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Critical Micelle Concentration: Measuring Surfactant Efficiency

by | Aug 5, 2011

Contact J R Hess for more information about critical micelle concentrations in surfactantsCritical Micelle Concentration (CMC) values are important indicators when considering which surfactant will provide optimal performance benefits for your formulation.

But what is CMC and why is it important for formulators?

When a certain amount of surfactant is added to water, the molecules will begin to form micelles.

Micelles consist of agglomerates of surfactant molecules inside the liquid and facilitate washing by storing hydrophic substances (fats, oils, etc.) within the agglomerates.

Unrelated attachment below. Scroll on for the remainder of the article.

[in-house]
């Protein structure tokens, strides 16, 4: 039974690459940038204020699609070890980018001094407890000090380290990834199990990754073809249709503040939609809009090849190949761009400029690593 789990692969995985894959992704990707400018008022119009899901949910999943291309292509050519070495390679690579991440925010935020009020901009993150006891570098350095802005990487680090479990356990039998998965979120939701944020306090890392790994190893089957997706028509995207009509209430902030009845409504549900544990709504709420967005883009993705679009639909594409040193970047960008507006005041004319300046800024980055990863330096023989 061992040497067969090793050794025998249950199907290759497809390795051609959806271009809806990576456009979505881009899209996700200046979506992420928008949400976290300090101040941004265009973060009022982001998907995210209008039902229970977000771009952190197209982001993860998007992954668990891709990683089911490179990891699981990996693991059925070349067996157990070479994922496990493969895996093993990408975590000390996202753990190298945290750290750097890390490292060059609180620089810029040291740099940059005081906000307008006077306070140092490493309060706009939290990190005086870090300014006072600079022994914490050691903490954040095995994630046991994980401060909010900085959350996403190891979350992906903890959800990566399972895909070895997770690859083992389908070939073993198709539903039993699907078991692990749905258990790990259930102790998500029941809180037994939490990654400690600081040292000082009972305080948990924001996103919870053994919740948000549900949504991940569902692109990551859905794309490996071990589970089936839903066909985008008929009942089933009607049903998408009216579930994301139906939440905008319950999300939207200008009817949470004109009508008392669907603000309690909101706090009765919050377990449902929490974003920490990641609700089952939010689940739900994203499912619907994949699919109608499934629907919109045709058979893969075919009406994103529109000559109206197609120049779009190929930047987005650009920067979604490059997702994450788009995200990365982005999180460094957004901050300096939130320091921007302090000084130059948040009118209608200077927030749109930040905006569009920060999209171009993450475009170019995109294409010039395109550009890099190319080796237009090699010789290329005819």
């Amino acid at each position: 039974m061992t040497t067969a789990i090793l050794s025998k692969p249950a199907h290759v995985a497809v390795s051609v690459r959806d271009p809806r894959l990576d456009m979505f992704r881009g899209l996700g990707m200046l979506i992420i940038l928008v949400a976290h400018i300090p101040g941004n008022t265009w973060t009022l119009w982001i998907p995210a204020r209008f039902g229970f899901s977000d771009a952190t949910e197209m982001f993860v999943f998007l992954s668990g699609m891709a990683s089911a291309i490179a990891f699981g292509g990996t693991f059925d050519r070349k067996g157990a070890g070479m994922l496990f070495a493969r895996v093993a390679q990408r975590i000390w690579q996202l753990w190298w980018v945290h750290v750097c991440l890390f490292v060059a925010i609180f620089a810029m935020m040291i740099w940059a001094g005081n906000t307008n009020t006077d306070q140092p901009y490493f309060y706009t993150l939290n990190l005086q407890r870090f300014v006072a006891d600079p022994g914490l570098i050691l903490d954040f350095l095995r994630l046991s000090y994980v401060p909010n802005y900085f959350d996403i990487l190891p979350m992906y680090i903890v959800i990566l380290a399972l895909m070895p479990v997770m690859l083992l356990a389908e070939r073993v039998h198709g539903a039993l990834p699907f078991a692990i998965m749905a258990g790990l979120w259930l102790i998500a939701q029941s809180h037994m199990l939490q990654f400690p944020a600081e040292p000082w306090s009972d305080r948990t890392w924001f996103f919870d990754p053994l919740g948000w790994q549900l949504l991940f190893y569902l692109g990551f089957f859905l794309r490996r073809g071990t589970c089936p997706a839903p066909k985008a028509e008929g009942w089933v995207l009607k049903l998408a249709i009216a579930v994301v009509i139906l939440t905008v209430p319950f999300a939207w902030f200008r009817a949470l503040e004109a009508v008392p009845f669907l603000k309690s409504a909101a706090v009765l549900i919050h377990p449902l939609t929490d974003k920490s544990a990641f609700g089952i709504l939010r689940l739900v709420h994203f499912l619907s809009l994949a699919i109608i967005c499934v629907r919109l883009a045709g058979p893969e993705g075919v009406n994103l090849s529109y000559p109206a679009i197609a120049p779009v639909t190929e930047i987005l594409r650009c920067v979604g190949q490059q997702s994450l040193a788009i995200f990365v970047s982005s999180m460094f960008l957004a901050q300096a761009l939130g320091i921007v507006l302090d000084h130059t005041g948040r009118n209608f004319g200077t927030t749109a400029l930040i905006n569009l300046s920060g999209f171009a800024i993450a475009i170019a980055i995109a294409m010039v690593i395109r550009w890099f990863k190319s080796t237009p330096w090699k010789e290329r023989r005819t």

The CMC value indicates the amount of surfactant required to reach maximum surface tension reduction. Expressed in wt/%, the lower the CMC, the less surfactant required to effectively emulsify, solubilize and disperse soils at the surface.

Among the surfactant classes – nonionic, anionic, cationic and amphoteric – the lowest CMC’s are generally found in the nonionic category.

In fact, certain nonionic surfactants, i.e. Tomadol 25-7 from Air Products, possess very low CMC values and can deliver excellent wetting and detergency benefits.

In sum, CMC measures the efficiency of surfactants. For more information or if you have any questions about surfactants and CMCs, get in touch with a member of our team.

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